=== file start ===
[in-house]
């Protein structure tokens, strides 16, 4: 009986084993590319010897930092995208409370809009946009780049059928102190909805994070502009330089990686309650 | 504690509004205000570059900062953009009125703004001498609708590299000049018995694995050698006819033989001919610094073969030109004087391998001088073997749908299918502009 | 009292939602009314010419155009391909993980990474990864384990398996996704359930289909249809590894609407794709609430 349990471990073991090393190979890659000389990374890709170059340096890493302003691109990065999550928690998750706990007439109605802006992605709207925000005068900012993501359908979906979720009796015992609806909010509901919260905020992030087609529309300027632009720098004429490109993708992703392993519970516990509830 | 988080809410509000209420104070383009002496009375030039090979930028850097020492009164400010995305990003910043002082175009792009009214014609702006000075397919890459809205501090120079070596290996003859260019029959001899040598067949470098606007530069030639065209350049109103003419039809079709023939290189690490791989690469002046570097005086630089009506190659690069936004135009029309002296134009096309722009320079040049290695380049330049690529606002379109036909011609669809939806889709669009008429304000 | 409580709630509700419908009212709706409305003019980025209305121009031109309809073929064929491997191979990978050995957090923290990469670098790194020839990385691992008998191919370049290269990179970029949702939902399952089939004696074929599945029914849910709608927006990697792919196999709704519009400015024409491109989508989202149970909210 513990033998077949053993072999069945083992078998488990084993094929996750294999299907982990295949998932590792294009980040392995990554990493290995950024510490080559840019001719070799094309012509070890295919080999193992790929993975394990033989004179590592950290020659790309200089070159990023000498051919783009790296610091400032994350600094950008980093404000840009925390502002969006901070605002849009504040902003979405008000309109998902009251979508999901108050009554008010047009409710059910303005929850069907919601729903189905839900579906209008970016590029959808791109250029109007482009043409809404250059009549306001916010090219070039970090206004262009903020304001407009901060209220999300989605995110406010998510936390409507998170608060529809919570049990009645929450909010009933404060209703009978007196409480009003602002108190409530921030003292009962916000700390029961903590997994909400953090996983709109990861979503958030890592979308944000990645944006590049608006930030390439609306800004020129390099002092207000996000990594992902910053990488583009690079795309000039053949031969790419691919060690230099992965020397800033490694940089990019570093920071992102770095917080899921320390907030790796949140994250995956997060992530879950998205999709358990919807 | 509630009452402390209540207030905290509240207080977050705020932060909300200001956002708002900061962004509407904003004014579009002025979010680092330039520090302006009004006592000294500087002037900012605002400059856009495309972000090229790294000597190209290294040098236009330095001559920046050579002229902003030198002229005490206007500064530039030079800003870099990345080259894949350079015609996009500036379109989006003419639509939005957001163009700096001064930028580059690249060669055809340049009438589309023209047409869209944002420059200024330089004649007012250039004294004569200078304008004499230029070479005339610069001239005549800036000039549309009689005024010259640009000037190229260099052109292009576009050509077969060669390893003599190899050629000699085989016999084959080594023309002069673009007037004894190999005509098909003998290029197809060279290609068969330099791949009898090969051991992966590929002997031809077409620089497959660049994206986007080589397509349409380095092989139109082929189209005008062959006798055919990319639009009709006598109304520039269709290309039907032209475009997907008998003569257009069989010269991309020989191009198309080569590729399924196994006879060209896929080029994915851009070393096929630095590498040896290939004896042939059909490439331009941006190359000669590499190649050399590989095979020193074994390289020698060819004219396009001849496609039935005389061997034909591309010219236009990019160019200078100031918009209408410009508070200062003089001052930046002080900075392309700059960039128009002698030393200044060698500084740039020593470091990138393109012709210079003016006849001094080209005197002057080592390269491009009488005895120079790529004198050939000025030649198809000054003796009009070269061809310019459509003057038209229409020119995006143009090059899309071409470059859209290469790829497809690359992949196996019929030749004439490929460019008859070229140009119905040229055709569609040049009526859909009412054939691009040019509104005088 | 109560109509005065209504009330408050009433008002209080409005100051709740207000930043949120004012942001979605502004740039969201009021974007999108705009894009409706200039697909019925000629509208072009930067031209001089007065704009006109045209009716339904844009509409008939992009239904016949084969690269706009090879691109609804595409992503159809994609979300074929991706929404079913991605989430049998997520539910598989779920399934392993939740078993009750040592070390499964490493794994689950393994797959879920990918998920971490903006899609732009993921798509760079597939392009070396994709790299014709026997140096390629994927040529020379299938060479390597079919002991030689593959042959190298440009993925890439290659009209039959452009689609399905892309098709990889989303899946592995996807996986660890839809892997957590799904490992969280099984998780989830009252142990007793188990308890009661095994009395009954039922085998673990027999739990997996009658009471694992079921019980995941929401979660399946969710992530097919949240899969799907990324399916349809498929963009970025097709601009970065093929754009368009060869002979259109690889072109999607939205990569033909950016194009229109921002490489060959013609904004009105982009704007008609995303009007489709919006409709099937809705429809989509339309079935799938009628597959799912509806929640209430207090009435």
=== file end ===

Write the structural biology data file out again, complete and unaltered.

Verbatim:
[in-house]
């Protein structure tokens, strides 16, 4: 009986084993590319010897930092995208409370809009946009780049059928102190909805994070502009330089990686309650 | 504690509004205000570059900062953009009125703004001498609708590299000049018995694995050698006819033989001919610094073969030109004087391998001088073997749908299918502009 | 009292939602009314010419155009391909993980990474990864384990398996996704359930289909249809590894609407794709609430 349990471990073991090393190979890659000389990374890709170059340096890493302003691109990065999550928690998750706990007439109605802006992605709207925000005068900012993501359908979906979720009796015992609806909010509901919260905020992030087609529309300027632009720098004429490109993708992703392993519970516990509830 | 988080809410509000209420104070383009002496009375030039090979930028850097020492009164400010995305990003910043002082175009792009009214014609702006000075397919890459809205501090120079070596290996003859260019029959001899040598067949470098606007530069030639065209350049109103003419039809079709023939290189690490791989690469002046570097005086630089009506190659690069936004135009029309002296134009096309722009320079040049290695380049330049690529606002379109036909011609669809939806889709669009008429304000 | 409580709630509700419908009212709706409305003019980025209305121009031109309809073929064929491997191979990978050995957090923290990469670098790194020839990385691992008998191919370049290269990179970029949702939902399952089939004696074929599945029914849910709608927006990697792919196999709704519009400015024409491109989508989202149970909210 513990033998077949053993072999069945083992078998488990084993094929996750294999299907982990295949998932590792294009980040392995990554990493290995950024510490080559840019001719070799094309012509070890295919080999193992790929993975394990033989004179590592950290020659790309200089070159990023000498051919783009790296610091400032994350600094950008980093404000840009925390502002969006901070605002849009504040902003979405008000309109998902009251979508999901108050009554008010047009409710059910303005929850069907919601729903189905839900579906209008970016590029959808791109250029109007482009043409809404250059009549306001916010090219070039970090206004262009903020304001407009901060209220999300989605995110406010998510936390409507998170608060529809919570049990009645929450909010009933404060209703009978007196409480009003602002108190409530921030003292009962916000700390029961903590997994909400953090996983709109990861979503958030890592979308944000990645944006590049608006930030390439609306800004020129390099002092207000996000990594992902910053990488583009690079795309000039053949031969790419691919060690230099992965020397800033490694940089990019570093920071992102770095917080899921320390907030790796949140994250995956997060992530879950998205999709358990919807 | 509630009452402390209540207030905290509240207080977050705020932060909300200001956002708002900061962004509407904003004014579009002025979010680092330039520090302006009004006592000294500087002037900012605002400059856009495309972000090229790294000597190209290294040098236009330095001559920046050579002229902003030198002229005490206007500064530039030079800003870099990345080259894949350079015609996009500036379109989006003419639509939005957001163009700096001064930028580059690249060669055809340049009438589309023209047409869209944002420059200024330089004649007012250039004294004569200078304008004499230029070479005339610069001239005549800036000039549309009689005024010259640009000037190229260099052109292009576009050509077969060669390893003599190899050629000699085989016999084959080594023309002069673009007037004894190999005509098909003998290029197809060279290609068969330099791949009898090969051991992966590929002997031809077409620089497959660049994206986007080589397509349409380095092989139109082929189209005008062959006798055919990319639009009709006598109304520039269709290309039907032209475009997907008998003569257009069989010269991309020989191009198309080569590729399924196994006879060209896929080029994915851009070393096929630095590498040896290939004896042939059909490439331009941006190359000669590499190649050399590989095979020193074994390289020698060819004219396009001849496609039935005389061997034909591309010219236009990019160019200078100031918009209408410009508070200062003089001052930046002080900075392309700059960039128009002698030393200044060698500084740039020593470091990138393109012709210079003016006849001094080209005197002057080592390269491009009488005895120079790529004198050939000025030649198809000054003796009009070269061809310019459509003057038209229409020119995006143009090059899309071409470059859209290469790829497809690359992949196996019929030749004439490929460019008859070229140009119905040229055709569609040049009526859909009412054939691009040019509104005088 | 109560109509005065209504009330408050009433008002209080409005100051709740207000930043949120004012942001979605502004740039969201009021974007999108705009894009409706200039697909019925000629509208072009930067031209001089007065704009006109045209009716339904844009509409008939992009239904016949084969690269706009090879691109609804595409992503159809994609979300074929991706929404079913991605989430049998997520539910598989779920399934392993939740078993009750040592070390499964490493794994689950393994797959879920990918998920971490903006899609732009993921798509760079597939392009070396994709790299014709026997140096390629994927040529020379299938060479390597079919002991030689593959042959190298440009993925890439290659009209039959452009689609399905892309098709990889989303899946592995996807996986660890839809892997957590799904490992969280099984998780989830009252142990007793188990308890009661095994009395009954039922085998673990027999739990997996009658009471694992079921019980995941929401979660399946969710992530097919949240899969799907990324399916349809498929963009970025097709601009970065093929754009368009060869002979259109690889072109999607939205990569033909950016194009229109921002490489060959013609904004009105982009704007008609995303009007489709919006409709099937809705429809989509339309079935799938009628597959799912509806929640209430207090009435």